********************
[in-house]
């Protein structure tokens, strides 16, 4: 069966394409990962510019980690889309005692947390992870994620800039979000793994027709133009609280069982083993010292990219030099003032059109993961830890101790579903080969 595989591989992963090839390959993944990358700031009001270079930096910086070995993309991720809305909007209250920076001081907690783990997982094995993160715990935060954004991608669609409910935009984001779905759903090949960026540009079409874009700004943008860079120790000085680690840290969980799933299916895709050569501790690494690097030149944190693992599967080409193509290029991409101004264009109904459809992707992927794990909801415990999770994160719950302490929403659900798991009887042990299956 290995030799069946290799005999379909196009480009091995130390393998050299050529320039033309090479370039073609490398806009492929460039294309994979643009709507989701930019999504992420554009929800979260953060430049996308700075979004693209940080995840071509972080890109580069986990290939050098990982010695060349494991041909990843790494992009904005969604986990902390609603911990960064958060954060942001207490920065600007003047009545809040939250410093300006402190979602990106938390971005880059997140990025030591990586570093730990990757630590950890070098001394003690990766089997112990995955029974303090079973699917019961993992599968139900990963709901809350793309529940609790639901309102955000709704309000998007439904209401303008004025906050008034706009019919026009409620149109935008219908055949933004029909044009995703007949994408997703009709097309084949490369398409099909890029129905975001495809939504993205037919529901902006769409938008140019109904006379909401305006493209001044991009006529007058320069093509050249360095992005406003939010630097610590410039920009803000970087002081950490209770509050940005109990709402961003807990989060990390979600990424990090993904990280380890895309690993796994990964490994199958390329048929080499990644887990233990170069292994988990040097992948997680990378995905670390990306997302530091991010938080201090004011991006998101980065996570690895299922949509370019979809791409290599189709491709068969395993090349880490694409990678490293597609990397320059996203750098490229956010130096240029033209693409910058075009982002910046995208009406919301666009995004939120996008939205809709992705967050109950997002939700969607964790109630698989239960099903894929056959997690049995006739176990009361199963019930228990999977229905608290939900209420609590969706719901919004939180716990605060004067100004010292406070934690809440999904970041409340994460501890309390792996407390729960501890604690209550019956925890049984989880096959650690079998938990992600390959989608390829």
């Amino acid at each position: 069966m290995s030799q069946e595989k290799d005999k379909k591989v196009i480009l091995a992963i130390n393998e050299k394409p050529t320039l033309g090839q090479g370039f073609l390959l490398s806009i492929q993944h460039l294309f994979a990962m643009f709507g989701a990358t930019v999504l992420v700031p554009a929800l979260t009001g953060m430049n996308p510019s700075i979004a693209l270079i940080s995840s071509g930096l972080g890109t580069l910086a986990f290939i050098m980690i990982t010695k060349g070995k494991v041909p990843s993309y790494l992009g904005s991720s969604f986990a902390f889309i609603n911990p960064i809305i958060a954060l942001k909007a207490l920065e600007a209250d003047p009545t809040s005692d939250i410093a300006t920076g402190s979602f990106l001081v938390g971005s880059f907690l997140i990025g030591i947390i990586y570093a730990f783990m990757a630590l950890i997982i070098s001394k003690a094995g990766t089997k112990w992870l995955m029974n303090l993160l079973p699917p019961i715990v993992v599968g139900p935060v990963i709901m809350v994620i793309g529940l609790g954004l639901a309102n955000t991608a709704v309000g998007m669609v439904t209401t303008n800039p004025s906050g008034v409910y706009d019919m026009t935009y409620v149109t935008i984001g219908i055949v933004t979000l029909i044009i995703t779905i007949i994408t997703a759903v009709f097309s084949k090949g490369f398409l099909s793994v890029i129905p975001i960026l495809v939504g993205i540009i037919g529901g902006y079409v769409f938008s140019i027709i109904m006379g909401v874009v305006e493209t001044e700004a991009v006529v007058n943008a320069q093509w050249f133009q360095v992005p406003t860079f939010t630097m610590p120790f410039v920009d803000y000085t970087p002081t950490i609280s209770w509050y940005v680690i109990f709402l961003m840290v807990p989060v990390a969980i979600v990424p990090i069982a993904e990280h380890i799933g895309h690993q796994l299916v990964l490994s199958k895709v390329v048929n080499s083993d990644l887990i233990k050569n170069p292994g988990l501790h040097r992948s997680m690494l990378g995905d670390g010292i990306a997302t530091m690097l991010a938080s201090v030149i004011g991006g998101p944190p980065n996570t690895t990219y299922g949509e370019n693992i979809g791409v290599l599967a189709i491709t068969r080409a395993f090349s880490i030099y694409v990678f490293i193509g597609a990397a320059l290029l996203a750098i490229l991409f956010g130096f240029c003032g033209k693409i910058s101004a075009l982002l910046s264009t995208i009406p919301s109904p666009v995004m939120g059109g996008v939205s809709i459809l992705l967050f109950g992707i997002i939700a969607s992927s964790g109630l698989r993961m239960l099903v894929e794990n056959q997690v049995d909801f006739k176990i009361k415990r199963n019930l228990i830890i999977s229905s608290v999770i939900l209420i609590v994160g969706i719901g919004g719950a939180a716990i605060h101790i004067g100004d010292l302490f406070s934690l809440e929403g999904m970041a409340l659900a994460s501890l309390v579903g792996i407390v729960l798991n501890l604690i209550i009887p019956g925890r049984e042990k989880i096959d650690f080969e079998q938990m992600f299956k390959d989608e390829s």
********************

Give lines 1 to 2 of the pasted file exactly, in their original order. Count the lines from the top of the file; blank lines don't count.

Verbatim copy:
[in-house]
């Protein structure tokens, strides 16, 4: 069966394409990962510019980690889309005692947390992870994620800039979000793994027709133009609280069982083993010292990219030099003032059109993961830890101790579903080969 595989591989992963090839390959993944990358700031009001270079930096910086070995993309991720809305909007209250920076001081907690783990997982094995993160715990935060954004991608669609409910935009984001779905759903090949960026540009079409874009700004943008860079120790000085680690840290969980799933299916895709050569501790690494690097030149944190693992599967080409193509290029991409101004264009109904459809992707992927794990909801415990999770994160719950302490929403659900798991009887042990299956 290995030799069946290799005999379909196009480009091995130390393998050299050529320039033309090479370039073609490398806009492929460039294309994979643009709507989701930019999504992420554009929800979260953060430049996308700075979004693209940080995840071509972080890109580069986990290939050098990982010695060349494991041909990843790494992009904005969604986990902390609603911990960064958060954060942001207490920065600007003047009545809040939250410093300006402190979602990106938390971005880059997140990025030591990586570093730990990757630590950890070098001394003690990766089997112990995955029974303090079973699917019961993992599968139900990963709901809350793309529940609790639901309102955000709704309000998007439904209401303008004025906050008034706009019919026009409620149109935008219908055949933004029909044009995703007949994408997703009709097309084949490369398409099909890029129905975001495809939504993205037919529901902006769409938008140019109904006379909401305006493209001044991009006529007058320069093509050249360095992005406003939010630097610590410039920009803000970087002081950490209770509050940005109990709402961003807990989060990390979600990424990090993904990280380890895309690993796994990964490994199958390329048929080499990644887990233990170069292994988990040097992948997680990378995905670390990306997302530091991010938080201090004011991006998101980065996570690895299922949509370019979809791409290599189709491709068969395993090349880490694409990678490293597609990397320059996203750098490229956010130096240029033209693409910058075009982002910046995208009406919301666009995004939120996008939205809709992705967050109950997002939700969607964790109630698989239960099903894929056959997690049995006739176990009361199963019930228990999977229905608290939900209420609590969706719901919004939180716990605060004067100004010292406070934690809440999904970041409340994460501890309390792996407390729960501890604690209550019956925890049984989880096959650690079998938990992600390959989608390829």